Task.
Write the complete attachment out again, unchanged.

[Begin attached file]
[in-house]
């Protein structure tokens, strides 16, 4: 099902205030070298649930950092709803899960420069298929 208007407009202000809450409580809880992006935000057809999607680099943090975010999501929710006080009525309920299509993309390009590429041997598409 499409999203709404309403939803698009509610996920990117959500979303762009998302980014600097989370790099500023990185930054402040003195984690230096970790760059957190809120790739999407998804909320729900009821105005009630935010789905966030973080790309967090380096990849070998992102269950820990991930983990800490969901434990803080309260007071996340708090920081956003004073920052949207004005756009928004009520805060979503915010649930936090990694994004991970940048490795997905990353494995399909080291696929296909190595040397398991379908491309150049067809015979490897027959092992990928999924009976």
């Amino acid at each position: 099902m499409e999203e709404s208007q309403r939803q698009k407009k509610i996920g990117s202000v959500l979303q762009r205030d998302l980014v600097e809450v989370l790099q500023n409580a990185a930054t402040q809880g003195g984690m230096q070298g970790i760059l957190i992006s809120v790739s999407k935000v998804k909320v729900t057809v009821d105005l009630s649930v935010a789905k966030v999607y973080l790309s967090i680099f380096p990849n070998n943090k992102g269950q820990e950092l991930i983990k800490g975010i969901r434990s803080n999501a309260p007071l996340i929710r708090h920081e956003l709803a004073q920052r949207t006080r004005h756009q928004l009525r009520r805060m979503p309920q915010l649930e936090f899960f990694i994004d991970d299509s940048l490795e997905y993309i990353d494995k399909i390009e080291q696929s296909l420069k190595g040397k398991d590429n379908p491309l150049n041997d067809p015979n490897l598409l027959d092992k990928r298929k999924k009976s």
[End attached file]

[in-house]
């Protein structure tokens, strides 16, 4: 099902205030070298649930950092709803899960420069298929 208007407009202000809450409580809880992006935000057809999607680099943090975010999501929710006080009525309920299509993309390009590429041997598409 499409999203709404309403939803698009509610996920990117959500979303762009998302980014600097989370790099500023990185930054402040003195984690230096970790760059957190809120790739999407998804909320729900009821105005009630935010789905966030973080790309967090380096990849070998992102269950820990991930983990800490969901434990803080309260007071996340708090920081956003004073920052949207004005756009928004009520805060979503915010649930936090990694994004991970940048490795997905990353494995399909080291696929296909190595040397398991379908491309150049067809015979490897027959092992990928999924009976």
């Amino acid at each position: 099902m499409e999203e709404s208007q309403r939803q698009k407009k509610i996920g990117s202000v959500l979303q762009r205030d998302l980014v600097e809450v989370l790099q500023n409580a990185a930054t402040q809880g003195g984690m230096q070298g970790i760059l957190i992006s809120v790739s999407k935000v998804k909320v729900t057809v009821d105005l009630s649930v935010a789905k966030v999607y973080l790309s967090i680099f380096p990849n070998n943090k992102g269950q820990e950092l991930i983990k800490g975010i969901r434990s803080n999501a309260p007071l996340i929710r708090h920081e956003l709803a004073q920052r949207t006080r004005h756009q928004l009525r009520r805060m979503p309920q915010l649930e936090f899960f990694i994004d991970d299509s940048l490795e997905y993309i990353d494995k399909i390009e080291q696929s296909l420069k190595g040397k398991d590429n379908p491309l150049n041997d067809p015979n490897l598409l027959d092992k990928r298929k999924k009976s």